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Lunch Box (film): Wikis


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Lunch Box

Poster for Lunch Box (2004) under its original theatrical release as Mature Woman: Rutting Ball-Play
Directed by Shinji Imaoka[1]
Produced by Daisuke Asakura
Written by Shinji Imaoka
Starring Yumika Hayashi
Editing by Kazuhiro Suzuki
Distributed by Kokuei
Release date(s) March 9, 2004
Running time 65 min.
Country Japan
Language Japanese

Lunch Box (熟女・発情 タマしゃぶり Jukujo: hatsujō tamashaburi ?, lit. Mature Woman: Rutting Ball-Play) aka Bowling Ball (たまもの Tamamono ?) is a 2004 Japanese Pink film directed by Shinji Imaoka. It was chosen as Best Film of the year at the Pink Grand Prix ceremony.



The film tells the story of Aiko, a 35-year-old mute woman who works in a bowling alley, and her brief romance with Yoshioka, a younger man who works as a postal carrier. The two meet when Aiko accidentally knocks Yoshioka off his bicycle, and they have a sexual encounter soon after. Aiko begins preparing lunchboxes and giving them to Yoshioka at his workplace as a way of expressing affection, which she cannot do verbally. The film ends in tragedy after Yoshioka leaves Aiko.[2][3]


  • Yumika Hayashi: Aiko Fukui
  • Mutsuo Yoshioka: Yoshio Kawada
  • Lemon Hanazawa: Ikumi Kato
  • Kiyomi Itō: Keiko Chiba
  • Takeshi Itō: Ishimoto
  • Yōta Kawase: Arima
  • Kazunori Sakurai: Matsuo
  • Hiroshi Satō: Bowling king

Critical reception

The Pink film community awarded Lunchbox top honors at the 2004 Pink Grand Prix. Besides the "Best Film" prize, Shinji Imaoka was given the "Best Director" title, and Yumika Hayashi was judged "Best Actress", and Lemon Hanazawa "Best New Actress" for their work in the film.[4][5]

Anglophone Pink film scholar Jasper Sharp notes that Lunchbox differs from the standard pink film in several technical aspects: The sex scenes are not simulated, the sound recording is live, not post-synced, and Imaoka chose to shoot on 16mm rather than 35mm film. Other than these points, Sharp judges the film typical of director Imaoka's work, which is known for its understatement in portraying relationships among characters on the outskirts of society. Of Lunchbox, he writes, "The intensity of the love scenes and the tenderness of the performances make this work especially one of considerable potency."[2]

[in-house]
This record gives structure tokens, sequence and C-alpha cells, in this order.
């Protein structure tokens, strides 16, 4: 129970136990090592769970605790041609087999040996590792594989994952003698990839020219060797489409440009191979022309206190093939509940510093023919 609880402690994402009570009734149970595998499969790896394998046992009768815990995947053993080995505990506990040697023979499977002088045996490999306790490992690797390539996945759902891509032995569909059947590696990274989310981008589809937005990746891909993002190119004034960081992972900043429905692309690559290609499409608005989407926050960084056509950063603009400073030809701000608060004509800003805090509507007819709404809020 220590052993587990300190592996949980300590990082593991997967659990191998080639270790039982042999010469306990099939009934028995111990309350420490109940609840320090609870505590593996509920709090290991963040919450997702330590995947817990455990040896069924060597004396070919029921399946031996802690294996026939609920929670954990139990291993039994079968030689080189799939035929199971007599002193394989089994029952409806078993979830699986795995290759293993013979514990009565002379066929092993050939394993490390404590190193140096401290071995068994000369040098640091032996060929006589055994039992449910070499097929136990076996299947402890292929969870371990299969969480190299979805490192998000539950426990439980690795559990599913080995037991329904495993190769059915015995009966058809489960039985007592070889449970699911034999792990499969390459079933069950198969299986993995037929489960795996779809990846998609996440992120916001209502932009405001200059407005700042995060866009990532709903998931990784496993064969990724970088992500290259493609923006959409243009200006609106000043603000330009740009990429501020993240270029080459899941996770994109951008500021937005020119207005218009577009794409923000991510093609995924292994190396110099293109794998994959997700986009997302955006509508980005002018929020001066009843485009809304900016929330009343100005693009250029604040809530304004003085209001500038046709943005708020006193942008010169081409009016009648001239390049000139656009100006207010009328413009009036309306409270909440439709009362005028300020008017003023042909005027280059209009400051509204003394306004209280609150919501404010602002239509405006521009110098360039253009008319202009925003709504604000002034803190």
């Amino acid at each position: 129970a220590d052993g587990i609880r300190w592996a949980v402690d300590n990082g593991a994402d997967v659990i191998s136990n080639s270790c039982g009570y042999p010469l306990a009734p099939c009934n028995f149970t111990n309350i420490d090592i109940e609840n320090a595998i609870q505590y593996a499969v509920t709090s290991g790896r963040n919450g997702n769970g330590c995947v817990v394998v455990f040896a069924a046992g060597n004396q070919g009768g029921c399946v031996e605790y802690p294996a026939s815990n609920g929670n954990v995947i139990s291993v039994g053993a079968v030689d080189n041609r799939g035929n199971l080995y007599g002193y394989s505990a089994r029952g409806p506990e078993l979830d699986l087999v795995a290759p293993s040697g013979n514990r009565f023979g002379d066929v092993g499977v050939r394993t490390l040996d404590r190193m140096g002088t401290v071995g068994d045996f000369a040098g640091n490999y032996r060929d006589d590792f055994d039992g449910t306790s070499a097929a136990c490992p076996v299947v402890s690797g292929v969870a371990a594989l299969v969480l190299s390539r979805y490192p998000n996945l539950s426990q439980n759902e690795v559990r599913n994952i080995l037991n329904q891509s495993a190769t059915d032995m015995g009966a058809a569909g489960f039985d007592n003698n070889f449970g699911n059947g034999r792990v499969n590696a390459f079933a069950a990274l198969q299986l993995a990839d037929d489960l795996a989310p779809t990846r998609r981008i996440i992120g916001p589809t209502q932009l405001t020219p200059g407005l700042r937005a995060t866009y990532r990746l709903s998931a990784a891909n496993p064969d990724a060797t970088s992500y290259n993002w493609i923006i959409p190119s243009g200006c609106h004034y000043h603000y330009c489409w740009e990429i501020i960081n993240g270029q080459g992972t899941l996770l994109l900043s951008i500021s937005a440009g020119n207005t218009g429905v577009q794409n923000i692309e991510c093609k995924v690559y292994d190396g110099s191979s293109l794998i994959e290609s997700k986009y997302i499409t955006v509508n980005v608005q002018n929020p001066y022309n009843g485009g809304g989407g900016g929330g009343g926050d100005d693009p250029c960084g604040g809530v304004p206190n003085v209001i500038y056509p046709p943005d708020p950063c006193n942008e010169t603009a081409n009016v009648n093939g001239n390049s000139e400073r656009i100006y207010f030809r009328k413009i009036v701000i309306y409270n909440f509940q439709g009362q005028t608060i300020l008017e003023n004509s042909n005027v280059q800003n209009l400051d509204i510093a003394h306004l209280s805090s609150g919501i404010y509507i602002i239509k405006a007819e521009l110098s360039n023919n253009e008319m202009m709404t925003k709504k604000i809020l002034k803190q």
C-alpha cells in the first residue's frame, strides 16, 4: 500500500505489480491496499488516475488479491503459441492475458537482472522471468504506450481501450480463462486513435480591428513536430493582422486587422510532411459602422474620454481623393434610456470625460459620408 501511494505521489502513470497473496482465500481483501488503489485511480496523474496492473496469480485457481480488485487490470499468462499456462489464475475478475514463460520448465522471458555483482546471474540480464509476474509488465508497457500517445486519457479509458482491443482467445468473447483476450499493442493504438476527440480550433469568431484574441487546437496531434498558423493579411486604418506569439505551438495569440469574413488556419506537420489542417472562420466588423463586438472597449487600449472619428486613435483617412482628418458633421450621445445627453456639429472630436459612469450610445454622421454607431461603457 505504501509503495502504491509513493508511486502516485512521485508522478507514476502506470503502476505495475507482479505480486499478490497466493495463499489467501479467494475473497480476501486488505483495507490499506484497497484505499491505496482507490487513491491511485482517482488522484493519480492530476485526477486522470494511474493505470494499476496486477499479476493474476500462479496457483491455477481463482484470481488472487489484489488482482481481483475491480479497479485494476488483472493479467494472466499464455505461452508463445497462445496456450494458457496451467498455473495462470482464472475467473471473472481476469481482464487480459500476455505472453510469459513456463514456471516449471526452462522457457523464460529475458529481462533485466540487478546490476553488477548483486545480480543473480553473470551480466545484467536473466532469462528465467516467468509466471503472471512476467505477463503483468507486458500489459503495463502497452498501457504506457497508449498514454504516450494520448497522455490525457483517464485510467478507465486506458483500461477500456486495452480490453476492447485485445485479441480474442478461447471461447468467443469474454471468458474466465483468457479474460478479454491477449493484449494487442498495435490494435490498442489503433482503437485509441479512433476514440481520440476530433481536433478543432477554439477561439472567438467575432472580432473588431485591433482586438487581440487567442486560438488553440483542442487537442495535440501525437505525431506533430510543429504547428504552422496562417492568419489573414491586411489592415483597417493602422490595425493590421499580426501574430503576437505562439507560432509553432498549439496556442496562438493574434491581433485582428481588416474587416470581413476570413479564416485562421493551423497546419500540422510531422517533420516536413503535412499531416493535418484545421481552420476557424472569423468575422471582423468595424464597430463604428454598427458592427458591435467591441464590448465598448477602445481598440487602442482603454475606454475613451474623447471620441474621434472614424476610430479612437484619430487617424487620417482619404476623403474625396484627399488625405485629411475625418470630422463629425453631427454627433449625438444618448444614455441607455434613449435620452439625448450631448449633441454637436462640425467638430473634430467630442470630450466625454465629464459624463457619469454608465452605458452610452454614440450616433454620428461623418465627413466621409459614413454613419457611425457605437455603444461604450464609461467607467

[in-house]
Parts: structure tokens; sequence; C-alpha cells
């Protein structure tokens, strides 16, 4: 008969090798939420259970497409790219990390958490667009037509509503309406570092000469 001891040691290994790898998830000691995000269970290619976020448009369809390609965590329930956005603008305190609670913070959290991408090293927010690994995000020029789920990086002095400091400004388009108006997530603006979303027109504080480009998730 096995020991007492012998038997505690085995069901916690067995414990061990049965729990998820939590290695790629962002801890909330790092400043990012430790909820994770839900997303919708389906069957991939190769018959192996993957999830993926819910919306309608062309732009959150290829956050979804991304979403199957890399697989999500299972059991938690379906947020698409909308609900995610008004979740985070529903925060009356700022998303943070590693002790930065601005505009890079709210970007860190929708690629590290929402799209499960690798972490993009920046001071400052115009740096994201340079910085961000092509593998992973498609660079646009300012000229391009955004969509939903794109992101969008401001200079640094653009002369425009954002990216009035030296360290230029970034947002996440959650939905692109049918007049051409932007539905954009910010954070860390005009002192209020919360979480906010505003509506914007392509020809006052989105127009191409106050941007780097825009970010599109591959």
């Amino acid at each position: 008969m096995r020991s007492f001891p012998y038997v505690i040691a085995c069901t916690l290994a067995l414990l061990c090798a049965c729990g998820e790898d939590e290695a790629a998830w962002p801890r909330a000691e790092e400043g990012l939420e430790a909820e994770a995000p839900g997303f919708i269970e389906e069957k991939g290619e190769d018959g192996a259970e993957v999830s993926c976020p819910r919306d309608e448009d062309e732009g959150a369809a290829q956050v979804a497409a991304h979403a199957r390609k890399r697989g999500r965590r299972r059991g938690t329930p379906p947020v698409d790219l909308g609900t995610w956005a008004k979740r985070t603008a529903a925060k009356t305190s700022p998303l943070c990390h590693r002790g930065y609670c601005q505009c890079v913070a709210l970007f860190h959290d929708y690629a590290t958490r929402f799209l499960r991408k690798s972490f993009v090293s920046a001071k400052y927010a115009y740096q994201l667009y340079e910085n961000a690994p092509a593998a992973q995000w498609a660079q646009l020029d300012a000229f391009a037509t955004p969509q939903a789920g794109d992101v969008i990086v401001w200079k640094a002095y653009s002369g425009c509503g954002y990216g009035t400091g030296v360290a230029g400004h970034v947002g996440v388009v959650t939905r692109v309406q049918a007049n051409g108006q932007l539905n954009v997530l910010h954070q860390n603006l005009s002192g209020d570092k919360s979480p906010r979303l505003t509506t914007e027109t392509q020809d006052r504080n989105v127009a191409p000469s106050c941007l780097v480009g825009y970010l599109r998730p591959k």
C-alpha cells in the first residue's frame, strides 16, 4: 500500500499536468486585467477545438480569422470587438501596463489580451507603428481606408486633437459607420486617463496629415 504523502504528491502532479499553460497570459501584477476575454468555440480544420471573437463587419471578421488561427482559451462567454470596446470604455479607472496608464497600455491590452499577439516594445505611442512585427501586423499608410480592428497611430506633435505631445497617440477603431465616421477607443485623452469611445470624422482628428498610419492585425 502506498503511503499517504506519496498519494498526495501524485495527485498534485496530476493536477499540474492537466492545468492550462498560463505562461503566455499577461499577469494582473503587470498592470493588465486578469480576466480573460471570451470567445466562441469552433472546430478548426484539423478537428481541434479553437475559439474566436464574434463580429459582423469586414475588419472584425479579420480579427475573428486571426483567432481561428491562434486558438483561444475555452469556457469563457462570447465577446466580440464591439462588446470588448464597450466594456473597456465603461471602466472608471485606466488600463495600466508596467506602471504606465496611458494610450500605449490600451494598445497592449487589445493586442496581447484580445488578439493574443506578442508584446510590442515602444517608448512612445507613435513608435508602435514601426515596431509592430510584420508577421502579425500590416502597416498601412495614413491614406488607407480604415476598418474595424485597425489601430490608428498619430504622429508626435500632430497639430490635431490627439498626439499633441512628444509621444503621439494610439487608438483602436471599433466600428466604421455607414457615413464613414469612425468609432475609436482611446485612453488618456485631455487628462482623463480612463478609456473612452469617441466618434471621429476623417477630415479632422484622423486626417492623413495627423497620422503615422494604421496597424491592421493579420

Lunch Box released as Tamamono / Bowling Ball on DVD

Typical of modern Pink films, the film has been given various titles in various releases. Originally release theatrically as Lunchbox ("Obento")[2] or Mature Woman: Rutting Ball-Play, on April 2, 2005 the film was released in Japan on DVD under the title Tamamono or "Bowling Ball".[6][7] The film was also released on DVD in the UK by Salvation.[2] The film has also been seen in international film festivals such as the fourth "Nippon Connection" in Frankfurt in 2004, and the Jeonju International Film Festival in South Korea.[8][3]





  1. ^ Infobox data from "たまもの(2004)" (in Japanese). Retrieved 2009-05-25.   and "熟女・発情 タマしゃぶり" (in Japanese). P.G. Web Site. Retrieved 2009-05-12.  
  2. ^ a b c d Sharp, Jasper. "Midnight Eye Roundup: Pink films and more: Lunchbox". Retrieved 2009-05-25.  
  3. ^ a b "Lunch Box". Retrieved 2009-05-25.  
  4. ^ "Best Ten of 2004 (2004年度ベストテン)" (in Japanese). P*G Website. Retrieved January 18, 2009.  
  5. ^ Toda, Miho (2004-05-06). ""Pink Prize": What Should Be Called the Academy Awards of the Pink Film World: Sora Aoi, Yumika Hayashi Among Those Present, Close Coverage of this Yearly Festival (ピンク映画界のアカデミー賞というべき“ピンク大賞”蒼井そら、林由美香らが来場する、年に一度の祭典に密着! - Pinku eigakai no akademii sho to iubeki "Pinku taisho" Aoi Sora, Hayashi Yumikaraga raijosuru, toshi ni ichido no saiten ni mitchaku)" (in Japanese). Archived from the original on 2008-02-13. Retrieved 2009-08-13.  
  6. ^ "たまもの(2004)" (in Japanese). Retrieved 2009-05-25.  
  7. ^ "たまもの" (in Japanese). Retrieved 2009-05-25.  
  8. ^ "Nippon Connection - Japanisches Filmfestival 14.-18.4.2004" (in German). Retrieved 2009-05-25.  
Preceded by
Pink Grand Prix for Best Film
Succeeded by
Frog Song

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